Hanging in There expressed it well. Perhaps twenty per-cent would be bent over, have the door held open for them then someone would take a running start, plant a foot squarely in their posterior with the result that they were sent flying out into the street.

As hanging in there accurately states, the survivors would realise that if they did not act right, they would get the boot, so the majority of them would fall into line. We have Uber Taxi in this market. I must state that it has put me on my toes even with a street hail, so that I get used to keeping up the standard.

To be sure, I always have maintained higher standards of service. If I pull up to an address or stop for a street hail, if I see a suitcase, grocery bags, boxes, whatever, I get out, open the trunk and help. I do not remain seated in the cab after I press the trunk button. At least I get out and get the door if they have all of their stuff in their arms. I have always done this, but since Uber Taxi I have made doubly sure that I do it.

I always have treated my customers with courtesy and respect, but, again, I make sure to be extra polite to everyone. I make sure that the air condition is to their liking. If it is too cold, I will adjust it back. If it is n ot cool enough, I will adjust it up.

I make sure that I heard or saw (on the application) the destination that they announced. If they specify a route, I make sure to let them know that I am familiar with the route that they want. If there are alternatives on the route that they are specifying, I make sure that I understand which choice they want me to make. When the passenger announces the destination or, I see it on the application, I let the passenger know that I am familiar with something about the destination. If they are going to the George Hotel, I say something like, "Oh , yes, the old Bellvue Hotel". If they want to go to the Embassy of France, I say "Oh, yes, on Reservoir Road up from Georgetown Hospital".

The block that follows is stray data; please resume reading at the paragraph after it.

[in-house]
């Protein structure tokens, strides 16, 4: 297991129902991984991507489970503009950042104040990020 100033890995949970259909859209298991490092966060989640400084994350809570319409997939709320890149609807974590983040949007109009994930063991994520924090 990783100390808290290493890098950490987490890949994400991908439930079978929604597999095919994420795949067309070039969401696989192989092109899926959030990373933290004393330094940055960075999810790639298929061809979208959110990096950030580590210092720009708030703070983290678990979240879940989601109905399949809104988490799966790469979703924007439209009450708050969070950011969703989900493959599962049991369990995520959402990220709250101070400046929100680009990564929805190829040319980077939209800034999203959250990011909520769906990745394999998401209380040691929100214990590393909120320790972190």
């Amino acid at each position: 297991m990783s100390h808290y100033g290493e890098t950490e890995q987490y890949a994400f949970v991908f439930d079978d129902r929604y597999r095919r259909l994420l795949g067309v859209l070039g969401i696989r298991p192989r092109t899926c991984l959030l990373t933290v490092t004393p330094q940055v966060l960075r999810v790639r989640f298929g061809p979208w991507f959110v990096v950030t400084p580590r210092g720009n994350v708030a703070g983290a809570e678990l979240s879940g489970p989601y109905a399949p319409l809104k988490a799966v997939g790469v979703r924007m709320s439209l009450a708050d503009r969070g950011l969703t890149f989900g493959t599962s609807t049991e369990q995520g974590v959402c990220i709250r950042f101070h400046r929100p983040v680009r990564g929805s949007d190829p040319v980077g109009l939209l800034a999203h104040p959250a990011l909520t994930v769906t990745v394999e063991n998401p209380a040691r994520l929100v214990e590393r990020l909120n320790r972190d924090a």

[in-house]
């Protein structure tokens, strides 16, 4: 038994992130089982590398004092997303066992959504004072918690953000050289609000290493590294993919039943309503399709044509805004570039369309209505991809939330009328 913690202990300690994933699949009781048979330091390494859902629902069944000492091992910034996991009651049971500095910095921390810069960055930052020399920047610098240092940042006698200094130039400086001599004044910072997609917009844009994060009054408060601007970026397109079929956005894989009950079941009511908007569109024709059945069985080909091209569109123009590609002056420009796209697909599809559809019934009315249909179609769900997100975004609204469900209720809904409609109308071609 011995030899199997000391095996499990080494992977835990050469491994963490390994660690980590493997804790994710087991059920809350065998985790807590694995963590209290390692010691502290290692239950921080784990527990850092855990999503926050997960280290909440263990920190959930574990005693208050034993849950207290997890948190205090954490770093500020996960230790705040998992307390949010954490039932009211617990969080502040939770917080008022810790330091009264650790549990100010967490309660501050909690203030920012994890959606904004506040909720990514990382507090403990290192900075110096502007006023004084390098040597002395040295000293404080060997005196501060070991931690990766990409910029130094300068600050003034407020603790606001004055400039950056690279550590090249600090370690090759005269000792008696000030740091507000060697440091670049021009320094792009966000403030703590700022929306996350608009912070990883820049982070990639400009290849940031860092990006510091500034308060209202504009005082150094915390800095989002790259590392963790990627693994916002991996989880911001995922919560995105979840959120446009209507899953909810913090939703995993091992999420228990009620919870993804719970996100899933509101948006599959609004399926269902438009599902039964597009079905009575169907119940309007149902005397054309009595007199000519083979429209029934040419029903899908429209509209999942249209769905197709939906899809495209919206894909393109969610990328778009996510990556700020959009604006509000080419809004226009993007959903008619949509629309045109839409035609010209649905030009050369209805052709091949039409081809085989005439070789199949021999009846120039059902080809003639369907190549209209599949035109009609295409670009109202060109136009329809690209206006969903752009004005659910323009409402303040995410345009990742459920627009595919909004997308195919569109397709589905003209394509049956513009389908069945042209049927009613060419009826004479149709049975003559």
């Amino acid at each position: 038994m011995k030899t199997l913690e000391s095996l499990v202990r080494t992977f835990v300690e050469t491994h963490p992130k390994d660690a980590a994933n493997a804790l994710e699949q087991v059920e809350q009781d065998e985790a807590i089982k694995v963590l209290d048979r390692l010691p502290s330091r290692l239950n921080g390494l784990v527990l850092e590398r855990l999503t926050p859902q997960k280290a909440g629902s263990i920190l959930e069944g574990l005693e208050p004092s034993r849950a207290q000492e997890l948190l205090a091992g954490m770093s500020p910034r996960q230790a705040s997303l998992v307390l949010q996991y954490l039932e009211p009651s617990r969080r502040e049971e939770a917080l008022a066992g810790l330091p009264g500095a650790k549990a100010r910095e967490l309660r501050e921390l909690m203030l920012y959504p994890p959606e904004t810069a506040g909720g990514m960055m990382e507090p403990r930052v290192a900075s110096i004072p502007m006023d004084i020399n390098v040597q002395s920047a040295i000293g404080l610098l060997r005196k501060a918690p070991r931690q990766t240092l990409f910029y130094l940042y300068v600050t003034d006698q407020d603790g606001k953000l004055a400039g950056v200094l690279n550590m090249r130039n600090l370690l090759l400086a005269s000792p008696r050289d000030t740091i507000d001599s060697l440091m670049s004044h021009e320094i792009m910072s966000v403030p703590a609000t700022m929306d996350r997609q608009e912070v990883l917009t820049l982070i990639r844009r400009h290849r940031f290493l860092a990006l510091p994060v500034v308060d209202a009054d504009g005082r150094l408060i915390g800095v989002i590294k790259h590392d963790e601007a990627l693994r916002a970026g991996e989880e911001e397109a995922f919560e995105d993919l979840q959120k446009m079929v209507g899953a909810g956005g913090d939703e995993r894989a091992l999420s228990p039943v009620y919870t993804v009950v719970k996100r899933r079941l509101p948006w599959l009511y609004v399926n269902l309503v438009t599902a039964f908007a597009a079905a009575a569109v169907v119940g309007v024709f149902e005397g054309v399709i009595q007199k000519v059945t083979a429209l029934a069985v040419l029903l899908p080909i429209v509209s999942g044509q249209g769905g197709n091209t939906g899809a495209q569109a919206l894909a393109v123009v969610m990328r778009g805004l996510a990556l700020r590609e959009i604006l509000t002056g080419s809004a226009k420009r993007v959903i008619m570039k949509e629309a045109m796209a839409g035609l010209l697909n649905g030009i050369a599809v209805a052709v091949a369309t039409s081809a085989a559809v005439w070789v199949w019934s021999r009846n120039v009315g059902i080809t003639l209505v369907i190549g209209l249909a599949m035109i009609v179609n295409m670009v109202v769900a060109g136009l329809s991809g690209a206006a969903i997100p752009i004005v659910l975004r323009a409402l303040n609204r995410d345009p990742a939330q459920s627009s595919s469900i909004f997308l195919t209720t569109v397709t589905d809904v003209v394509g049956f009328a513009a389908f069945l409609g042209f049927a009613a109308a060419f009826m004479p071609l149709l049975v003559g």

Sometimes, I would get a bit lax, here and there, but those times are fewer since Uber Taxi.
 

Michael - Cleveland

Well-Known Member
  • Thread Starter Thread Starter
  • #4
thank you hanging in there and Another Uber Driver ... these are the responses I was looking for.

What brought it all to mind was my overall emotional response to the whole ride-share phenomena: if taxi companies (not the owner/operators) had put service first 5 years ago when they could have implemented things like driver ratings, app-hail and app-pay, Uber and Lyft would likely have never been able to get a foothold in any of the major cities. It would still be a black-car service - if that. The only markets they might have been able to get into would have been markets where no cab company would implement technology to improve the user experience.

That being said, I know that in my market, a good 50% of my rides are NOT coming from people who would have called a cab... they come from people who would have driven themselves or called a friend.

Again - thanks...
I'm looking forward to hearing responses from more hacks...
 
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Another Uber Driver

Well-Known Member
Moderator
What brought it all to mind was my overall emotional response to the whole ride-share phenomena: if taxi companies (not the owner/operators) had put service first 5 years ago when they could have implemented things like driver ratings, app-hail and app-pay... Uber and Lyft would likely have never been able to get a foothold in any of the major cities. It would still be a black-car service - if that.

That being said, I know that in my market, a good 50% of my rides are NOT coming from people who would have called a cab... they come from people who would have driven themselves or called a friend.

Your statements are not off the mark. A little history on Uber's arrival, here, is illustrative.